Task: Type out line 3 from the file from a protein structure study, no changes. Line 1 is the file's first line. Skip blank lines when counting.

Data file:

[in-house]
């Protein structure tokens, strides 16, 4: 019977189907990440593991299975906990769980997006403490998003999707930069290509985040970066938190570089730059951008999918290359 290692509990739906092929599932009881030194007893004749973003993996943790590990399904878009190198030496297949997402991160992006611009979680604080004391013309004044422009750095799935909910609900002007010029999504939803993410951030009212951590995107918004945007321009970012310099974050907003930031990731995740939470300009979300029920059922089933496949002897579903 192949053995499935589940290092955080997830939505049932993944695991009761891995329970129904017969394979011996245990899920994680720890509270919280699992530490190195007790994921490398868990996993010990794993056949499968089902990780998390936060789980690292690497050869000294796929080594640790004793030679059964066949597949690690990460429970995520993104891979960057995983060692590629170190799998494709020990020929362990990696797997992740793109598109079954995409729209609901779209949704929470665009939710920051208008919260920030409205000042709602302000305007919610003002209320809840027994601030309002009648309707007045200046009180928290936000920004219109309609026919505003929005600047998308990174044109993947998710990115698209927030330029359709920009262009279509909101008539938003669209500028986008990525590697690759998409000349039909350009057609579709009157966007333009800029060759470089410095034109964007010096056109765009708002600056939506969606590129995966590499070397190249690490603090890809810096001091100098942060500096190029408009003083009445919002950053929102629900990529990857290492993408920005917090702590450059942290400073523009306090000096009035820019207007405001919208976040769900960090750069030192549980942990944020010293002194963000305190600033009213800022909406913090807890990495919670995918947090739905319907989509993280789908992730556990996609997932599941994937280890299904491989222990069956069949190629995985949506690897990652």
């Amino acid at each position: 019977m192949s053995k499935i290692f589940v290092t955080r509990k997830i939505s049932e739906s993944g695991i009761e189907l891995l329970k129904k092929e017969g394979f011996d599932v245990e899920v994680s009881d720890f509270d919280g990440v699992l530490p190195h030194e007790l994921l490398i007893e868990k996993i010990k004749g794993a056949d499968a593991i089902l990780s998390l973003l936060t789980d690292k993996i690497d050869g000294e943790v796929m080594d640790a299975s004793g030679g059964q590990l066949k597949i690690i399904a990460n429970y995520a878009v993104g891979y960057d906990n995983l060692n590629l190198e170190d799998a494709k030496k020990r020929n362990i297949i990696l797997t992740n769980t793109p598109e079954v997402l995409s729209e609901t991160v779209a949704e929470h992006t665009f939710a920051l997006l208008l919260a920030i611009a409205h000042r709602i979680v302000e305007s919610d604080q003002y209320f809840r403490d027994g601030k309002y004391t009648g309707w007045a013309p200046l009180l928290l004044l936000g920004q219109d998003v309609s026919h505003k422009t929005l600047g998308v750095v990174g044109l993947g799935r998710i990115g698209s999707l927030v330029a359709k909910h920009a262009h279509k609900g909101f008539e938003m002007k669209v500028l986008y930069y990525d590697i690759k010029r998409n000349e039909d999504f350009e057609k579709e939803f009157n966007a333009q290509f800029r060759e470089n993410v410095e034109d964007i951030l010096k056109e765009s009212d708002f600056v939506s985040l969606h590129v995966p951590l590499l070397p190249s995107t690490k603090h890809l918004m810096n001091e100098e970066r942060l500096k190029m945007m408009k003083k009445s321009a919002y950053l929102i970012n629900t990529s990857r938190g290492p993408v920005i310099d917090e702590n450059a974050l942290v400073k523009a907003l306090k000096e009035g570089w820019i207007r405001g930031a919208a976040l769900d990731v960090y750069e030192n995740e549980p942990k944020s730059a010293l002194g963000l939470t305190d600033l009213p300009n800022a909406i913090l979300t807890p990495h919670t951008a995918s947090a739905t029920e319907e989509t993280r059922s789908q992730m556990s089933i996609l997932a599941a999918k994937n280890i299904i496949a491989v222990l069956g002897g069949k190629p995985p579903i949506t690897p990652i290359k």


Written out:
């Amino acid at each position: 019977m192949s053995k499935i290692f589940v290092t955080r509990k997830i939505s049932e739906s993944g695991i009761e189907l891995l329970k129904k092929e017969g394979f011996d599932v245990e899920v994680s009881d720890f509270d919280g990440v699992l530490p190195h030194e007790l994921l490398i007893e868990k996993i010990k004749g794993a056949d499968a593991i089902l990780s998390l973003l936060t789980d690292k993996i690497d050869g000294e943790v796929m080594d640790a299975s004793g030679g059964q590990l066949k597949i690690i399904a990460n429970y995520a878009v993104g891979y960057d906990n995983l060692n590629l190198e170190d799998a494709k030496k020990r020929n362990i297949i990696l797997t992740n769980t793109p598109e079954v997402l995409s729209e609901t991160v779209a949704e929470h992006t665009f939710a920051l997006l208008l919260a920030i611009a409205h000042r709602i979680v302000e305007s919610d604080q003002y209320f809840r403490d027994g601030k309002y004391t009648g309707w007045a013309p200046l009180l928290l004044l936000g920004q219109d998003v309609s026919h505003k422009t929005l600047g998308v750095v990174g044109l993947g799935r998710i990115g698209s999707l927030v330029a359709k909910h920009a262009h279509k609900g909101f008539e938003m002007k669209v500028l986008y930069y990525d590697i690759k010029r998409n000349e039909d999504f350009e057609k579709e939803f009157n966007a333009q290509f800029r060759e470089n993410v410095e034109d964007i951030l010096k056109e765009s009212d708002f600056v939506s985040l969606h590129v995966p951590l590499l070397p190249s995107t690490k603090h890809l918004m810096n001091e100098e970066r942060l500096k190029m945007m408009k003083k009445s321009a919002y950053l929102i970012n629900t990529s990857r938190g290492p993408v920005i310099d917090e702590n450059a974050l942290v400073k523009a907003l306090k000096e009035g570089w820019i207007r405001g930031a919208a976040l769900d990731v960090y750069e030192n995740e549980p942990k944020s730059a010293l002194g963000l939470t305190d600033l009213p300009n800022a909406i913090l979300t807890p990495h919670t951008a995918s947090a739905t029920e319907e989509t993280r059922s789908q992730m556990s089933i996609l997932a599941a999918k994937n280890i299904i496949a491989v222990l069956g002897g069949k190629p995985p579903i949506t690897p990652i290359k």